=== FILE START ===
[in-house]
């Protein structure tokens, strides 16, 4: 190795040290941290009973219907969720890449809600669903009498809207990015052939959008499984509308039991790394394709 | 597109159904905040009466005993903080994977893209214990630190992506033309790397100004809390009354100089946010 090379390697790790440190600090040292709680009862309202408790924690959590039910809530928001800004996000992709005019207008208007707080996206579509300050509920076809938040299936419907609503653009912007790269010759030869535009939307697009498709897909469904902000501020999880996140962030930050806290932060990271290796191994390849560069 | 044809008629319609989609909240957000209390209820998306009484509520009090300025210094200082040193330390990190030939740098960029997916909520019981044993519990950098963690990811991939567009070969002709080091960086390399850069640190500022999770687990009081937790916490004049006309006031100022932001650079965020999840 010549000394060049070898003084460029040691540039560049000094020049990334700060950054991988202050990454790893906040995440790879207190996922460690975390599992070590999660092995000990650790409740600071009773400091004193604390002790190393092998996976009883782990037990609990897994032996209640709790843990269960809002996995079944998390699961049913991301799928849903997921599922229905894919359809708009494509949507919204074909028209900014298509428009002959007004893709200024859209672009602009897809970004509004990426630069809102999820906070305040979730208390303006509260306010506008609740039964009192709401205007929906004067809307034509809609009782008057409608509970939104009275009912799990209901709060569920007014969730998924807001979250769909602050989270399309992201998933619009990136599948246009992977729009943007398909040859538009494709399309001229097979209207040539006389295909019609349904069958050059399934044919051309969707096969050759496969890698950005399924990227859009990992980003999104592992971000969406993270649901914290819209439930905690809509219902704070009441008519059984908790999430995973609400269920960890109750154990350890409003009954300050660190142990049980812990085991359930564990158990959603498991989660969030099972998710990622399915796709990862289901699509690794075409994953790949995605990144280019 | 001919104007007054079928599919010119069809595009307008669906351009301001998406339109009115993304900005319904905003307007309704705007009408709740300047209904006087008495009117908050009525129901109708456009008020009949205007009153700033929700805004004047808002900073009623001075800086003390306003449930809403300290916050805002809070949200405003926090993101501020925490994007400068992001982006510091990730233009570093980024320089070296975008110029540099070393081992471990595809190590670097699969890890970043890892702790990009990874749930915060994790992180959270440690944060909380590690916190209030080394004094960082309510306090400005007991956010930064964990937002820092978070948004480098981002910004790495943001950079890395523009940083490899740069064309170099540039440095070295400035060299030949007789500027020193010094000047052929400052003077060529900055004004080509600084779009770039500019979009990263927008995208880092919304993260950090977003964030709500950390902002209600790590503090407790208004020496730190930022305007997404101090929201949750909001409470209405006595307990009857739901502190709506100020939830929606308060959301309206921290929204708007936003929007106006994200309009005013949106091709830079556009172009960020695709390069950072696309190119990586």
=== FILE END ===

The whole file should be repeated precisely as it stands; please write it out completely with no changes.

[in-house]
């Protein structure tokens, strides 16, 4: 190795040290941290009973219907969720890449809600669903009498809207990015052939959008499984509308039991790394394709 | 597109159904905040009466005993903080994977893209214990630190992506033309790397100004809390009354100089946010 090379390697790790440190600090040292709680009862309202408790924690959590039910809530928001800004996000992709005019207008208007707080996206579509300050509920076809938040299936419907609503653009912007790269010759030869535009939307697009498709897909469904902000501020999880996140962030930050806290932060990271290796191994390849560069 | 044809008629319609989609909240957000209390209820998306009484509520009090300025210094200082040193330390990190030939740098960029997916909520019981044993519990950098963690990811991939567009070969002709080091960086390399850069640190500022999770687990009081937790916490004049006309006031100022932001650079965020999840 010549000394060049070898003084460029040691540039560049000094020049990334700060950054991988202050990454790893906040995440790879207190996922460690975390599992070590999660092995000990650790409740600071009773400091004193604390002790190393092998996976009883782990037990609990897994032996209640709790843990269960809002996995079944998390699961049913991301799928849903997921599922229905894919359809708009494509949507919204074909028209900014298509428009002959007004893709200024859209672009602009897809970004509004990426630069809102999820906070305040979730208390303006509260306010506008609740039964009192709401205007929906004067809307034509809609009782008057409608509970939104009275009912799990209901709060569920007014969730998924807001979250769909602050989270399309992201998933619009990136599948246009992977729009943007398909040859538009494709399309001229097979209207040539006389295909019609349904069958050059399934044919051309969707096969050759496969890698950005399924990227859009990992980003999104592992971000969406993270649901914290819209439930905690809509219902704070009441008519059984908790999430995973609400269920960890109750154990350890409003009954300050660190142990049980812990085991359930564990158990959603498991989660969030099972998710990622399915796709990862289901699509690794075409994953790949995605990144280019 | 001919104007007054079928599919010119069809595009307008669906351009301001998406339109009115993304900005319904905003307007309704705007009408709740300047209904006087008495009117908050009525129901109708456009008020009949205007009153700033929700805004004047808002900073009623001075800086003390306003449930809403300290916050805002809070949200405003926090993101501020925490994007400068992001982006510091990730233009570093980024320089070296975008110029540099070393081992471990595809190590670097699969890890970043890892702790990009990874749930915060994790992180959270440690944060909380590690916190209030080394004094960082309510306090400005007991956010930064964990937002820092978070948004480098981002910004790495943001950079890395523009940083490899740069064309170099540039440095070295400035060299030949007789500027020193010094000047052929400052003077060529900055004004080509600084779009770039500019979009990263927008995208880092919304993260950090977003964030709500950390902002209600790590503090407790208004020496730190930022305007997404101090929201949750909001409470209405006595307990009857739901502190709506100020939830929606308060959301309206921290929204708007936003929007106006994200309009005013949106091709830079556009172009960020695709390069950072696309190119990586």